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an egg till after the middle of May, though probably an earlycoming cuckoo may produce one sooner.

• The cuckoo makes choice of the nests of a great variety of small birds. I have known its egg entrusted to the care of the hedgesparrow; the water wagtail, the titlark, the yellow-hammer, the green linnet, and the whinchat. Among these it generally selects the three former; but shews a much greater partiality to the hedgesparrow than to any of the rest: therefore, for the purpose of avoiding confusion, this bird only, in the following account, will be confidered as the fofter-parent of the cuckoo, except in instances which are particularly specified.

• The hedge-sparrow commonly takes up four or five days in lay-. ing her eggs. During this time (generally after she has laid one or two) the cuckoo contrives to deposit her egg among the rest, leaving the future care of it entirely to the hedge-sparrow. This intrusion often occasions some discomposure; for the old hedge-Sparrow at intervals, whilft she is fitting, not unfrequently throws out fome of her own eggs, and sometimes injures them in such a way that they become addle; so that it more frequently happens that only two or three hedge-sparrow's eggs are hatched with the cuckoo's' than otherwise: but whether this be the case or not, she fits the same length of time as if no foreign egg had been introduced, the cuckoo's egg requiring no longer incubation than her own. However, I have never seen an instance where the hedge. Sparrow has either thrown out or injured the egg of the cuckoo.'

The subsequent part of the paper affords a strong inftance of the partial conduct of Nature. The individual suffers pain for. the benefit of the whole ; and one part of the system is supported by the destruction of another. The young hedgesparrows are turned out of their maternal habitation, and left cruelly to perish. It is their foster-brother that performs the unnatural deed. The fact is curious and almost paradoxical. The little animal contrives to get the bird upon its back, clambers up the side of the nest, and throws it out with a jirk. When it is two or three days old it is restless and unealy, and makes extraordinary exertions to exclude its rivals.

The egg of the cuckoo is finall, resembling the housesparrow's, and weighs from forty to fifty grains. No more than one is deposited in the same nest. The chirp of the young cuckoo is plaintive; nor does it ever acquire the adult note during its stay in this country. It feeds upon various insects and seeds. A ball of hair of the fize of a pea, and curiously wound

up, is often found in its ftomach. In this, as well as its early ferocity, it resembles a bird of prey.

Mr. Jenner promises to give a paper upon the migration of birds, which must be extremely acceptable.

Art. XV. Of the Temperament of those Musical Instruments in which the 'Tones, Keys, or Frets, are fixed, as in the

Harpsichord,

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Harpfichord, Organ, Guitar, &c. By Mr. Tiberius Cavallo, F.R.S. Theoretical, writers on music have involved the science in an air of mystery. We are glad to find Mr. Cavallo treat the subject with his usual simplicity and perspicuity. The divisions of the diatonic fcale are well known. If the whole length of the musical chord be reckoned 1, the first note or C will be founded by a portion as I; the second or D by ; the third or E by f; the fourth or F by }; the fifth or G by į; the fixth or A by š; the seventh or B by 5; and the octave or c by 1. To these simple seven sounds the musicians have fince. added five intermediate notes, which are termed flats or sharps. These are, the second minor is the third minor , the fourth major 3, and the seventh major ģ. The octave can be made the key, and the other notes formed by the proportional subdivision. The fifth also, being expressed by a small fraction, ferves fometimes for the foundation of a scale which is termed the occasional key. These fundamentals give rise to two series of notes which never exa&tly coincide. The nearest interme-, diate notes are taken, and the correction which must be applied. is termed temperament. Seven octaves are nearly equal to twelve fifths ; for (3)" is nearly = (1)”. The exact value of (I)iz is 1,498, &c. and the whole chord, being divided by this number, will give the first tempered fifth, and this again the second tempered fifth, and so on. Mr. Cavallo actually tempered a monochord in this way, and tuned a harpsichord by it, which, on whatever key it was played, was harmonious throughout.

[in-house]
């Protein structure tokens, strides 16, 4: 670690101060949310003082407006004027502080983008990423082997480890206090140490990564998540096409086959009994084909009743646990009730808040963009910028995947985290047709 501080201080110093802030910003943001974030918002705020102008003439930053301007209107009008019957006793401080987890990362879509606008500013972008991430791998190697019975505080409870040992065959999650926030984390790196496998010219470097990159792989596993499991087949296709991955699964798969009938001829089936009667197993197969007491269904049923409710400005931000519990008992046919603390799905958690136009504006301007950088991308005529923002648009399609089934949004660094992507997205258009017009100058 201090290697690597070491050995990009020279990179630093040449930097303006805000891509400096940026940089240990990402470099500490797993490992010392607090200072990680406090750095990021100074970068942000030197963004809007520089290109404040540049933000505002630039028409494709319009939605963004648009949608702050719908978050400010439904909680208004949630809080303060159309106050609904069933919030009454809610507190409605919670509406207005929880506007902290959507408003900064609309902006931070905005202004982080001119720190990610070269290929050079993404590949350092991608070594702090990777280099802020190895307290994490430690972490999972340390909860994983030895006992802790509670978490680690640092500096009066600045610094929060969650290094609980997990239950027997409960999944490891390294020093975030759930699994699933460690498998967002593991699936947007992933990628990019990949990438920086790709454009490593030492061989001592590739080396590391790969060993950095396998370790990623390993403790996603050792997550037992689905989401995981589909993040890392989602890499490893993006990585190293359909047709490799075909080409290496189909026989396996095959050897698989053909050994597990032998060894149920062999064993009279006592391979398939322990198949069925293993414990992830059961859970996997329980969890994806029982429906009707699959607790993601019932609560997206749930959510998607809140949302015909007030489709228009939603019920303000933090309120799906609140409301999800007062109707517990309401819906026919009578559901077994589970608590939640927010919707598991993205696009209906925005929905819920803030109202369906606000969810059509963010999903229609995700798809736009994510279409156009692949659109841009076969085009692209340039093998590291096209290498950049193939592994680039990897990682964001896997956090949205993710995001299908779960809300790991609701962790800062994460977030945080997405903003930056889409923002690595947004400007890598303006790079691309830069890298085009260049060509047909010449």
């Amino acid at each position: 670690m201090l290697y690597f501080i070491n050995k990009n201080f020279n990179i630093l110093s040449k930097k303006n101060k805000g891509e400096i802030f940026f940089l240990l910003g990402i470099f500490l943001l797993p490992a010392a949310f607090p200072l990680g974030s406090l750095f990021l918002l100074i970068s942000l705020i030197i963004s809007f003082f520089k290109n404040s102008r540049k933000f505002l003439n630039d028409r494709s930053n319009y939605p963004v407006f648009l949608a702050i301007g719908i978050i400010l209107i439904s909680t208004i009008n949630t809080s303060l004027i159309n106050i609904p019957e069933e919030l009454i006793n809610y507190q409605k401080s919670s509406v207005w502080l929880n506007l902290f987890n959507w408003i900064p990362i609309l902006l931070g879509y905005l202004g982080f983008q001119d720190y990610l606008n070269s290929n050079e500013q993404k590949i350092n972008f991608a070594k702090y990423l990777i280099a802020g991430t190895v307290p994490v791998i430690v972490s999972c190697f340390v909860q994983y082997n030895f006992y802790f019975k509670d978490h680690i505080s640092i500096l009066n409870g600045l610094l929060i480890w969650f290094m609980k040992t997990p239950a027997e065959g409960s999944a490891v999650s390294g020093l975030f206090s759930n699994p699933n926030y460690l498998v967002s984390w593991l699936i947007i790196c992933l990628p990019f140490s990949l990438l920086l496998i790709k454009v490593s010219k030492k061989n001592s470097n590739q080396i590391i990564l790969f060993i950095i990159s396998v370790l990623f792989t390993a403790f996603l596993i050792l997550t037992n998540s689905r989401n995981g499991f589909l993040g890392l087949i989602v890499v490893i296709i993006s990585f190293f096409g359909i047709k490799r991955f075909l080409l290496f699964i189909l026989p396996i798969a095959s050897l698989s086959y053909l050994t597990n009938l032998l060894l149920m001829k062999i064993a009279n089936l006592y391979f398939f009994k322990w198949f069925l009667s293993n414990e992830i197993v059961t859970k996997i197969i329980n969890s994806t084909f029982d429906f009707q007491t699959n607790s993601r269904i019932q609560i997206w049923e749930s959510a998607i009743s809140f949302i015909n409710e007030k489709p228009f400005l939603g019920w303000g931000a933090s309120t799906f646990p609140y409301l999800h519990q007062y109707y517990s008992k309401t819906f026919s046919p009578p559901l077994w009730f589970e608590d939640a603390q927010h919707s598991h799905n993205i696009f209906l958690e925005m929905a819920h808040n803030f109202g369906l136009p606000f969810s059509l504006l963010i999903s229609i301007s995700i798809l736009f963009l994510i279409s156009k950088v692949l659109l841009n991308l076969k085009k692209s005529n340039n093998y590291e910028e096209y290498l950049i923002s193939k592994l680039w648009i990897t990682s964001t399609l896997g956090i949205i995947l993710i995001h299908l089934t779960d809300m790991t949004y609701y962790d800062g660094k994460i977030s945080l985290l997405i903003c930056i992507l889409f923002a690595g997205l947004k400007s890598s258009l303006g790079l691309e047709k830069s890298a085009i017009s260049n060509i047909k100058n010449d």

Art. XVI. Description of a new Electrical Instrument capable of collecting together a diffused or little condensed Quantity of Electricity. By Mr. Tiberius Cavallo, F.R.S. Mr. Cavallo, in a former paper, has pointed out the defects of the instruments hitherto proposed for examining small quantities of electricity. In the present he proposes an instrument which feems liable to few objections. The principle is the fame with that of Volta's electrophorus. To the shorter fides of a fat tin plate, thirteen inches long and eight broad, are foldered two tin tubes, which are open at both ends. Two glass fticks covered with sealing-wax, by means of heat are cemented into these, and support the plate în a vertical position. Two frames of wood are fastened to the bottom boards by means of brass hinges, and may be placed parallel and at the distance of one fifth of an inch from the tin plate. The application of the inftrument is easy

Art. XVII.' On the Conversion of a Mixture of dephlogisticated and phlogisticated Air into nitrous Acid, by the electric

Spark.

Spark. By Henry Cavendish, Esq. F.R. S. and A. S. The beautiful experiment in which Mr. Cavendish converted into nitrous acid a mixture of the oxygenous gas and atmospheric air, by passing through it repeated electric sparks, is delicate and laborious. Several philosophers upon the continent have tried to repeat it, but without success. Mr. Cavendish therefore dia rected the experiment to be performed before some of the prinicipal members of the Royal Society, and thus completely ascertained his important discovery: Atmospheric air and oxygenous gas from turbith mineral, were confined in a bent glass tube by columns of soap-lees and quicksilver. As the acid was gradually formed, it was absorbed by the soap-lees, and produced nitre.